Dr. Ginni: The only patients I see are menopause and perimenopause women and skin issues because I have always had terrible skin. I have been plagued by rosacea; I have acne, I still have adult acne, and I’ve got horrific pigmentation. We know most pigmentation is genetic. I couldn’t find any evidence-based skincare on the market. I couldn’t find those ingredients and formulations in any commercial skincare products. So I made my own. 

Effects of Skin and Hair during Menopause

NourishDoc: What happens to skin and hair when estrogen and progesterone drop?

Dr. Ginni: Menopause doesn’t happen overnight; there’s a long kiss. Goodnight from your ovaries. So the first thing that happens, I’m sure you all know about the straw categories of reproductive health. So you’ve got straw stages. So from minus one, minus two, minus three, all your reproductive periods where you’re still ovulating are fertile. You’re having irregular cycles more or less every 28 days. 

And then you start to go into perimenopause or menopause transition, and the first thing that drops off is your progesterone, a great chill pill. And that’s why there are so many mood and sleep disorders, particularly in what we call straw minus two, the first phase of perimenopause, and you’re more likely to get vaginal symptoms, hot flushes. Estrogen provides moisture by increasing the amount of hyaluronic acid and the number of ceramides in your skin.

These are all part of the building, lots of the scaffolding of the skin, but most important for your skin barrier. The skin barrier keeps good stuff and water inside the skin, keeping it hydrated and bad stuff toxins, bacteria, and funguses out. Many women undergoing Perimenopause experience very itchy, dry, and drier skin. When you lose estrogen, those enzymes that break down collagen, Estrogen also protects you from the effects of UV radiation, the sun’s rays that we know are bad for the skin.

Bioidentical Hormones For Menopause Skin Changes

NourishDoc: Talk a little about the bioidentical hormones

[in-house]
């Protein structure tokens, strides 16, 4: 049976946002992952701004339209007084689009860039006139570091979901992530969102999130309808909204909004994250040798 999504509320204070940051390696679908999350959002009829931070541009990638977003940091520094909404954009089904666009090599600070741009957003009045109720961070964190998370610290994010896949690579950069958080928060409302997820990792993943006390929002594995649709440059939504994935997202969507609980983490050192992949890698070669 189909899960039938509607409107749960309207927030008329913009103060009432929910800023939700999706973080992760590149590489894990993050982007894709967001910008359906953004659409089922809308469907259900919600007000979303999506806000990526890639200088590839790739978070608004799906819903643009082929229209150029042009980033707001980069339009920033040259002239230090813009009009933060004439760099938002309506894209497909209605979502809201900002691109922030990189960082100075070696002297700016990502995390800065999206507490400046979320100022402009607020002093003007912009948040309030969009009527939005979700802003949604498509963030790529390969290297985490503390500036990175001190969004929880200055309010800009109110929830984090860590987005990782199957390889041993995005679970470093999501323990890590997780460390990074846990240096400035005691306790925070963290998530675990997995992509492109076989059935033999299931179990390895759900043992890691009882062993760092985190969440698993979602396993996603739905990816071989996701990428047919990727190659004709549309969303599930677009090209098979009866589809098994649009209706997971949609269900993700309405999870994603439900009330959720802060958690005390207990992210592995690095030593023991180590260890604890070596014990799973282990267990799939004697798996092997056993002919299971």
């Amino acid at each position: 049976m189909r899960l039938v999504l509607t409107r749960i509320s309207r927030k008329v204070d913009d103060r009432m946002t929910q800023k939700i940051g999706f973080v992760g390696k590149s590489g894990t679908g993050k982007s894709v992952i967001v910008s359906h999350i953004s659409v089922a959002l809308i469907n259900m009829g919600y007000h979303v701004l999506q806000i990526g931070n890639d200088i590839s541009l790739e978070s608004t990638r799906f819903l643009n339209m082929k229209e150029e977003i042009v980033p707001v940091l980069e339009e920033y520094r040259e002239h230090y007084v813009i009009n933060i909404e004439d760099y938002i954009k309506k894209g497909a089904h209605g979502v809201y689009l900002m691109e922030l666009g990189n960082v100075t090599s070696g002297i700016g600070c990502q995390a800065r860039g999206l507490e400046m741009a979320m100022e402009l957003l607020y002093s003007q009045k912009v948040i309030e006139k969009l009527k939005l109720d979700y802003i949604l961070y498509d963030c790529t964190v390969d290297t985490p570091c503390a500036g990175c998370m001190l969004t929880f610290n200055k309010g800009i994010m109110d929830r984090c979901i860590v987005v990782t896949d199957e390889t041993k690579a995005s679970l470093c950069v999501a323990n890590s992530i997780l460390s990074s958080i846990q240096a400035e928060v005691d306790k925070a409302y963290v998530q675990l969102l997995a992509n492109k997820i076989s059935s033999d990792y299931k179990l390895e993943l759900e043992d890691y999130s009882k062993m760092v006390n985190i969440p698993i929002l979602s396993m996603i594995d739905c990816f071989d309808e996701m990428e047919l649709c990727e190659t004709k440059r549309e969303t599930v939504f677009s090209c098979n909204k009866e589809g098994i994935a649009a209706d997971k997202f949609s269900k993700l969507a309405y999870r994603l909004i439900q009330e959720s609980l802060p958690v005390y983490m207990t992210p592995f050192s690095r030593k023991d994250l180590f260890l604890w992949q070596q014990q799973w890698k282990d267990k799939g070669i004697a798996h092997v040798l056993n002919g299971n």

Dr. Ginni: So let’s split this into three parts. The first part is the product. The second part is food and nutrition for menopausal skin. And the third part is bioidentical hormones because that’s a lot to unpack. Anybody who tells you that their products are designed specifically for menopausal skin is trying to sell you rubbish, right? Because there is no such thing as a specific menopausal product. All anti-aging products are designed to increase the amount of collagen, reduce its breakdown, and increase its hydration; that’s all we’re trying to do.

In terms of nutrition. I would caution people who go on fat-free diets or do rapid weight loss that often has quite major impacts on your subcutaneous fat, which is the fat that sits below the skin and can make you look much older. But other than that, eat well. I know eating well is not for your skin but for your health. I urge you to take your diet seriously. Again, everything in skincare is based what we do is based on peer-reviewed journal studies. 

So what we’re talking about is vitamin C, which is L ascorbic acid and is critical for its antioxidant, but it also helps you build collagen. It also helps you battle pigmentation. Vitamin C is stabilized by vitamin E. So vitamin E, also called Alpha-tocopherol it increases vitamin C’s efficacy and shelf life. Vitamin K has evidence for breakouts, anti-aging, wrinkling, and pigmentation. 

The biggest issue is what form of vitamin A you use. Unfortunately, 30 to 50% of people can’t tolerate it because of the stinging, burning, and redness, and it also tends to dry out the skin. Retinol is two steps removed from retinoic acid in the prescription form but still causes a retinal burn. Luckily, there is a step between retinol and retinoic acid; it is equally effective for aging and acne.

Menopausal women lose much of their hyaluronic acid because estrogen builds it into the skin. Low molecular weight hyaluronic acid can penetrate the skin; it can be a little bit irritating; high molecular weight hyaluronic acid is what you have injected, but that’s what you use to sort of build cheekbones, and it’s filler, right? But it doesn’t penetrate the skin. We have created dissolving microneedles; they are point two of a millimeter long, so they don’t cause any pain or get to the skin level layer with the pain fibers. Also, resveratrol gets green tea, which is less evidence-based, but it is released inside the skin as you apply these, and they’re designed for under the eyes, but also this area here. You can even use them on your neck.

Other Options For Skin Health

NourishDoc: Any last thoughts and anything else before we wrap up the session today? 

Dr. Ginni: The reason why the North American menopause society and the International Menopause Society do not recommend bioidentical hormones is that they are not well-regulated. We don’t have good evidence that they are safe. We have had several situations in which people took those with uterine cancer, and I strongly recommend against them. For evidence-based treatments for menopause, not just HRT, incorporate a range of options, including holistic care. So it’s not just about the HRT, but if you are going to do hormone therapy, please. Bioidenticals are, at best. Okay, and at worst, potentially dangerous.